For 40 years, Youth Catalytics’ sole mission has been to improve the well-being of vulnerable young people. Almost always, that’s involved strengthening organizations in direct contact with youth — schools, foster care systems, mentoring programs, homeless shelters, jobs programs, juvenile justice services. These settings differ in important ways, but in a fundamental sense, they’re all attempting to do the same thing: give disadvantaged young people the chance for a better future.
In our work, we’ve developed deep expertise in youth homelessness, adolescent brain development, trauma-informed care, and social-emotional well-being. In the last five years, we’ve come to specialize in another area as well: teen pregnancy prevention.
That’s why we’re so pleased to announce that, this summer, we were awarded a grant by the federal Office of Adolescent Health to help teen pregnancy prevention programs improve the way they communicate with local communities, families, researchers and funders. We join four other organizations — Children’s Hospital of Los Angeles, the University of Massachusetts/Donahue Institute, EngenderHealth, and the University of Michigan/Adolescent Health Initiative — in growing the overall capacity of these programs, helping them be more efficient and effective.
Individually and as a group, we will be supporting 84 organizations around the country working with 1.2 million youth in a wide array of settings, including elementary, middle and high schools, alternative schools, college, after-school programs, teen health clinics, and foster care and juvenile detention systems. Together these organizations are implementing 27 different evidence-based pregnancy prevention programs. Twenty-four organizations are rigorously testing new approaches, and two are developing entirely new programs.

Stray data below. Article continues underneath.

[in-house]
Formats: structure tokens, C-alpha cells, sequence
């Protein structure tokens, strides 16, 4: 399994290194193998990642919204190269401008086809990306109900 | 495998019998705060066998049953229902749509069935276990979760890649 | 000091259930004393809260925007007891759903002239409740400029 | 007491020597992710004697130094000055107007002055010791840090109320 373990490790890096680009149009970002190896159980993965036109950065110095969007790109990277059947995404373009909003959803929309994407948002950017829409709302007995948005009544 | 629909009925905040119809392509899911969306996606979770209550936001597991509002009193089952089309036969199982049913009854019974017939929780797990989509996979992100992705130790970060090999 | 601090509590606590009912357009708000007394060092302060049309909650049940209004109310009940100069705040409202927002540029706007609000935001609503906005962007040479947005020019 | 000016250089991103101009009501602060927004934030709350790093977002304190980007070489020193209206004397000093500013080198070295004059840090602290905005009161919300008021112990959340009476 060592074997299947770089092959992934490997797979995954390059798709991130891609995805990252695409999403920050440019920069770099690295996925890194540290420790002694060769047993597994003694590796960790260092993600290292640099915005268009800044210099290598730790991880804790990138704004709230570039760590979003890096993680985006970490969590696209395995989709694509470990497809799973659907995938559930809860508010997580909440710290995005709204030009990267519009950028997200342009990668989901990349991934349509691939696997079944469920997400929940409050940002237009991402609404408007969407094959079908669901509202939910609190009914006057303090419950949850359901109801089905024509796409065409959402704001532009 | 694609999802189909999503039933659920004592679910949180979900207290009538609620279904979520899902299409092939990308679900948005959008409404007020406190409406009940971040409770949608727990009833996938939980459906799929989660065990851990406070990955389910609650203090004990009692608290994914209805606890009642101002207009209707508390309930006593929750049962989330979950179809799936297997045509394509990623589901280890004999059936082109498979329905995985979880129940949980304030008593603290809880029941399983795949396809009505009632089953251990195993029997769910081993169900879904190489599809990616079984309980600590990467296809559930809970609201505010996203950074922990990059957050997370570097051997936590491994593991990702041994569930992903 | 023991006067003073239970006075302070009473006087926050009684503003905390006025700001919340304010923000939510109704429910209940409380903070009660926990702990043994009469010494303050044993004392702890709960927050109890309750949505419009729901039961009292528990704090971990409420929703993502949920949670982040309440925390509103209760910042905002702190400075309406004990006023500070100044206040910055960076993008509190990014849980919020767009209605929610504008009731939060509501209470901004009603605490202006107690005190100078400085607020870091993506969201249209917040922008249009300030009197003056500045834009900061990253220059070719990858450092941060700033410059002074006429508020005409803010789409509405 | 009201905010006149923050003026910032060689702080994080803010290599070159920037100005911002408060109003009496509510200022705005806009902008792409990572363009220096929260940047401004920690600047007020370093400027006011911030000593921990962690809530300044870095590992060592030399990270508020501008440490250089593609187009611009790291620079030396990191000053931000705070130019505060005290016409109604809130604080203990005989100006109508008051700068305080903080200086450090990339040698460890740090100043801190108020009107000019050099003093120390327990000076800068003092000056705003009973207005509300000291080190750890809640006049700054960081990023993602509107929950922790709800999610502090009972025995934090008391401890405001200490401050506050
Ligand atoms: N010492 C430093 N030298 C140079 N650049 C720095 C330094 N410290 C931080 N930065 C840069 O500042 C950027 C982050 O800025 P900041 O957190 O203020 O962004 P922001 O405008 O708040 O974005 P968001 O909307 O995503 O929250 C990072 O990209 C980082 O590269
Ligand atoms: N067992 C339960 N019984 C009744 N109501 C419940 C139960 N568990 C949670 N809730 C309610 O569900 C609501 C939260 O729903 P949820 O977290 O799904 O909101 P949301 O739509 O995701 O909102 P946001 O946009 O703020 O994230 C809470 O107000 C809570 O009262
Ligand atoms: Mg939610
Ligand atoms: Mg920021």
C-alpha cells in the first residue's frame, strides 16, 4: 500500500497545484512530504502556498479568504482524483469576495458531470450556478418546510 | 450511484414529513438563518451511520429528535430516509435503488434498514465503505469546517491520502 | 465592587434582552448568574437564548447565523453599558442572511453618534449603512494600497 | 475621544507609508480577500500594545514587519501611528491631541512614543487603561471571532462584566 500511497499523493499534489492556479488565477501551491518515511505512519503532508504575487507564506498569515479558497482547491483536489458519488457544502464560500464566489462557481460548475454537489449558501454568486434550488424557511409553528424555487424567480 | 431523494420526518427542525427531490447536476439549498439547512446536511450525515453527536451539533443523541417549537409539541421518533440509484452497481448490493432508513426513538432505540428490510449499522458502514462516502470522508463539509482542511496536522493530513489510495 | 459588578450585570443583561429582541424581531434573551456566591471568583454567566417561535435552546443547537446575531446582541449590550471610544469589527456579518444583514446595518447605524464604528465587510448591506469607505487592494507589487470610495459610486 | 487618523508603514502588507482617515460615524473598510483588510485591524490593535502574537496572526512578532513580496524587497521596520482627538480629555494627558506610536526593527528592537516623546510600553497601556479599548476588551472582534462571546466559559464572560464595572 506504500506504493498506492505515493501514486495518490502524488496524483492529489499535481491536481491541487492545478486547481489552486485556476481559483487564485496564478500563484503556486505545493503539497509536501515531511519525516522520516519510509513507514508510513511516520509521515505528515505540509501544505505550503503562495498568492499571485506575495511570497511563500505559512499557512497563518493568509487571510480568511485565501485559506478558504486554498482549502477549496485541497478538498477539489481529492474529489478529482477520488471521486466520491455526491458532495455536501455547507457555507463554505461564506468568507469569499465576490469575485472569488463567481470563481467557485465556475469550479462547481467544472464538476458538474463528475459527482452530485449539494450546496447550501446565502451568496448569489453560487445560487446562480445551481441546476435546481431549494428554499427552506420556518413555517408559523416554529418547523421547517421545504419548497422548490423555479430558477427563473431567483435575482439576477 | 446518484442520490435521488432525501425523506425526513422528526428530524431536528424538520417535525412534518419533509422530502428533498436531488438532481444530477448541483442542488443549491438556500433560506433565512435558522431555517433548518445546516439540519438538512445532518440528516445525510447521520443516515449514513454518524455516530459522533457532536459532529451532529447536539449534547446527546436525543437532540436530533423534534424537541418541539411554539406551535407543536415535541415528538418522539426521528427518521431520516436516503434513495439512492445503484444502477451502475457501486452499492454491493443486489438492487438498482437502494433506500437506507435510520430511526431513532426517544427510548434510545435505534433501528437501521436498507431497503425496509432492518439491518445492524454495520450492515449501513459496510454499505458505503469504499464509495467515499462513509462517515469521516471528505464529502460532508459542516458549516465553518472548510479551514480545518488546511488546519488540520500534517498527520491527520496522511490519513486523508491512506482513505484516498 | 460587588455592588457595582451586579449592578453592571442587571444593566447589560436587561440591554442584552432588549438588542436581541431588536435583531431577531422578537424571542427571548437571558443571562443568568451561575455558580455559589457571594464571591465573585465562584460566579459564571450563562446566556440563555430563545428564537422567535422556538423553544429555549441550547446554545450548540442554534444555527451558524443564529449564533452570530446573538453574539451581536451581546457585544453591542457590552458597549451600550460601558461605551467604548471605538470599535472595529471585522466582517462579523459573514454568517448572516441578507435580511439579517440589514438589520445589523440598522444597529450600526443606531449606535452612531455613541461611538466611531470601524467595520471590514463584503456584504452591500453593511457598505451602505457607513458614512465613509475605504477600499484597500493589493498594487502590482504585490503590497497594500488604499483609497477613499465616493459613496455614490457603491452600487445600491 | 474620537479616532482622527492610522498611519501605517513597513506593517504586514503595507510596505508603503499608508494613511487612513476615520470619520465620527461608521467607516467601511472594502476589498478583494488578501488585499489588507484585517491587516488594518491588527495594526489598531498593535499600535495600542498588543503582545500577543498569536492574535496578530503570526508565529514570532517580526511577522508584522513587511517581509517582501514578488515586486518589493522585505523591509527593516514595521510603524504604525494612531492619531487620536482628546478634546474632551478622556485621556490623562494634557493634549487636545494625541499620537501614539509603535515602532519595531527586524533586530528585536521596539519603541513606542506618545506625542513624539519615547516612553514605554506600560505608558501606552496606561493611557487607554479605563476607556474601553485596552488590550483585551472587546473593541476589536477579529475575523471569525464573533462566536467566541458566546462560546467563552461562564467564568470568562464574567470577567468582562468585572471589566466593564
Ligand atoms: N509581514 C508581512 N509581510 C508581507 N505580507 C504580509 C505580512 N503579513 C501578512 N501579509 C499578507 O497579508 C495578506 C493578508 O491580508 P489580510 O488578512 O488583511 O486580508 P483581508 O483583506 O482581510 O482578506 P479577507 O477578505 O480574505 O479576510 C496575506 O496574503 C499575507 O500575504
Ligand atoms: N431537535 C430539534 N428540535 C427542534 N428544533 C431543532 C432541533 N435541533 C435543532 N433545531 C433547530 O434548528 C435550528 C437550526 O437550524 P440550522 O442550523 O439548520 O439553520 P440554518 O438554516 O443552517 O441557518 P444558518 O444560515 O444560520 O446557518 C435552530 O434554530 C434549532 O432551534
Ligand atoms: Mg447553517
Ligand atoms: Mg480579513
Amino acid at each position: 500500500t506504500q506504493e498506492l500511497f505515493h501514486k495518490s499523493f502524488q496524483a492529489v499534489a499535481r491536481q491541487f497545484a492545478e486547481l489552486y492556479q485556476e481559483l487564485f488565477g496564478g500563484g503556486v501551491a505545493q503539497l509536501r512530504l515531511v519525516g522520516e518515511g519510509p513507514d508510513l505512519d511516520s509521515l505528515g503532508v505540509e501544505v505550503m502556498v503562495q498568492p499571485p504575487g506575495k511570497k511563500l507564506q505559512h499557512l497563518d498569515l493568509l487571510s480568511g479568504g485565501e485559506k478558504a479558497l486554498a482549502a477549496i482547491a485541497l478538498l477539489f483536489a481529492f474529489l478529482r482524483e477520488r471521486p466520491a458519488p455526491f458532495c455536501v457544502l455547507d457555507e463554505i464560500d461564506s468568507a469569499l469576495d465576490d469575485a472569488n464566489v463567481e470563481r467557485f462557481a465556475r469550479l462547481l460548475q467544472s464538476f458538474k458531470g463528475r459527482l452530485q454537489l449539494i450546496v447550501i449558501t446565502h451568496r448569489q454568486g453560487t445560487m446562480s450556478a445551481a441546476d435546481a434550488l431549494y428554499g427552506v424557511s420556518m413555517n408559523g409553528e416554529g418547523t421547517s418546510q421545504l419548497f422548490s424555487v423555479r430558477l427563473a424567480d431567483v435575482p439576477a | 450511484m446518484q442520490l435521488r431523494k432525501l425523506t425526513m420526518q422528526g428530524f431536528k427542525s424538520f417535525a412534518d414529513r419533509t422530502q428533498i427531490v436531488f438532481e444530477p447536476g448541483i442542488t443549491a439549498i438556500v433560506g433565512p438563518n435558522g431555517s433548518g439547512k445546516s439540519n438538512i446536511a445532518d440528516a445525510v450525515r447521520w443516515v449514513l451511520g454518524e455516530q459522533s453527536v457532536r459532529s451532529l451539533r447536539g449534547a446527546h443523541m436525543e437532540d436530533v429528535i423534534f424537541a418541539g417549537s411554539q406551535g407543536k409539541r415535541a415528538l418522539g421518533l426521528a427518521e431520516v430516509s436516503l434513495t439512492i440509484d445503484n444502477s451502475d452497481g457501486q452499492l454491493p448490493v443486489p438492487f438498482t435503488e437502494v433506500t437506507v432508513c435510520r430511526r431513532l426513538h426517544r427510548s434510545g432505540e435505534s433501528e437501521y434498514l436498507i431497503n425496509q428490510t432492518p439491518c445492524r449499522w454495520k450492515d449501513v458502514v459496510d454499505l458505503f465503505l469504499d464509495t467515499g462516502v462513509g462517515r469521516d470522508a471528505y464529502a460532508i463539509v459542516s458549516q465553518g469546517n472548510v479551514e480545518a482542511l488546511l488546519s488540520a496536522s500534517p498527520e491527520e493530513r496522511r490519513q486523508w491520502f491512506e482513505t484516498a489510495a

Why is this work important? In 2010-2014, OAH’s very first cohort of pregnancy prevention grantees delivered services to almost 500,000 young people. (Youth Catalytics was among that cohort, leading delivery of the Teen Outreach Program® to high-risk foster care youth in Connecticut.) In those five years, the national teen pregnancy rate fell by 29%. Were these programs alone responsible for that impressive drop? Probably not. But they certainly helped. By funding only programs that actually work, and aiming them narrowly at the subpopulations of youth most at risk of early pregnancy, OAH has created a culture of scientific legitimacy around sexuality education, taking it out of the realm of morality and into the realm of public health. And that’s been good for youth, their families and their communities.
Simply put, these programs matter. Because they’re important, helping programs operate with fidelity, establish community support, communicate their successes to others, and sustain themselves when the project is over is important, too. That’s what our work is about. We can’t wait to get started.